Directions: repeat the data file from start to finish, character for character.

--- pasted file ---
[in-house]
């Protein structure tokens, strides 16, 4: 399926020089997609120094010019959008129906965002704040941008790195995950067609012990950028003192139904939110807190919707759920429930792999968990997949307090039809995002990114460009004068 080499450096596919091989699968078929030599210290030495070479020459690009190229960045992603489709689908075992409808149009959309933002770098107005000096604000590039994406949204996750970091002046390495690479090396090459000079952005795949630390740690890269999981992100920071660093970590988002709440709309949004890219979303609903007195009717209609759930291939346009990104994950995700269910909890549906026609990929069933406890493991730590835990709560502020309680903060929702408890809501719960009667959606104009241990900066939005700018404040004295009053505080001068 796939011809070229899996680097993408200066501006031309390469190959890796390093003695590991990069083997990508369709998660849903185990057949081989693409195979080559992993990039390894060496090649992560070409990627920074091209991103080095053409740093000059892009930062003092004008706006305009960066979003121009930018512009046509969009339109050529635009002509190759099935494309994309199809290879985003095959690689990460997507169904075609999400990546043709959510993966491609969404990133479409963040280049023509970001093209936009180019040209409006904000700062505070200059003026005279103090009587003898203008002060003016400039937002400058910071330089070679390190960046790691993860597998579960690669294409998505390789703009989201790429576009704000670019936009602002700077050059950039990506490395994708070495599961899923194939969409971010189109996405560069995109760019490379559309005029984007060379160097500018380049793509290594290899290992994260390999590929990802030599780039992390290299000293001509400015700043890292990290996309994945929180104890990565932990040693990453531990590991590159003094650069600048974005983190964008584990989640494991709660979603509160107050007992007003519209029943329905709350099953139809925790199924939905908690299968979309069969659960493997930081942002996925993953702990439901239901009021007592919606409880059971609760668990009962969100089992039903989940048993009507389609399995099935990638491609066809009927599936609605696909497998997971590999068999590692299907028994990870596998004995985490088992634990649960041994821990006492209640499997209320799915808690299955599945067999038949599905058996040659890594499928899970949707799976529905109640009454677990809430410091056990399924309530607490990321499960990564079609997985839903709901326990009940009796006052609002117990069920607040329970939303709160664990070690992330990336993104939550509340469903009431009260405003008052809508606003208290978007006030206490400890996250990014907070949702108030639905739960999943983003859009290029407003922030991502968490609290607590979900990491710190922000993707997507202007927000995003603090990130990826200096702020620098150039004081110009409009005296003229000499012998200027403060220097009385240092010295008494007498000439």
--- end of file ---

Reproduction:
[in-house]
């Protein structure tokens, strides 16, 4: 399926020089997609120094010019959008129906965002704040941008790195995950067609012990950028003192139904939110807190919707759920429930792999968990997949307090039809995002990114460009004068 080499450096596919091989699968078929030599210290030495070479020459690009190229960045992603489709689908075992409808149009959309933002770098107005000096604000590039994406949204996750970091002046390495690479090396090459000079952005795949630390740690890269999981992100920071660093970590988002709440709309949004890219979303609903007195009717209609759930291939346009990104994950995700269910909890549906026609990929069933406890493991730590835990709560502020309680903060929702408890809501719960009667959606104009241990900066939005700018404040004295009053505080001068 796939011809070229899996680097993408200066501006031309390469190959890796390093003695590991990069083997990508369709998660849903185990057949081989693409195979080559992993990039390894060496090649992560070409990627920074091209991103080095053409740093000059892009930062003092004008706006305009960066979003121009930018512009046509969009339109050529635009002509190759099935494309994309199809290879985003095959690689990460997507169904075609999400990546043709959510993966491609969404990133479409963040280049023509970001093209936009180019040209409006904000700062505070200059003026005279103090009587003898203008002060003016400039937002400058910071330089070679390190960046790691993860597998579960690669294409998505390789703009989201790429576009704000670019936009602002700077050059950039990506490395994708070495599961899923194939969409971010189109996405560069995109760019490379559309005029984007060379160097500018380049793509290594290899290992994260390999590929990802030599780039992390290299000293001509400015700043890292990290996309994945929180104890990565932990040693990453531990590991590159003094650069600048974005983190964008584990989640494991709660979603509160107050007992007003519209029943329905709350099953139809925790199924939905908690299968979309069969659960493997930081942002996925993953702990439901239901009021007592919606409880059971609760668990009962969100089992039903989940048993009507389609399995099935990638491609066809009927599936609605696909497998997971590999068999590692299907028994990870596998004995985490088992634990649960041994821990006492209640499997209320799915808690299955599945067999038949599905058996040659890594499928899970949707799976529905109640009454677990809430410091056990399924309530607490990321499960990564079609997985839903709901326990009940009796006052609002117990069920607040329970939303709160664990070690992330990336993104939550509340469903009431009260405003008052809508606003208290978007006030206490400890996250990014907070949702108030639905739960999943983003859009290029407003922030991502968490609290607590979900990491710190922000993707997507202007927000995003603090990130990826200096702020620098150039004081110009409009005296003229000499012998200027403060220097009385240092010295008494007498000439």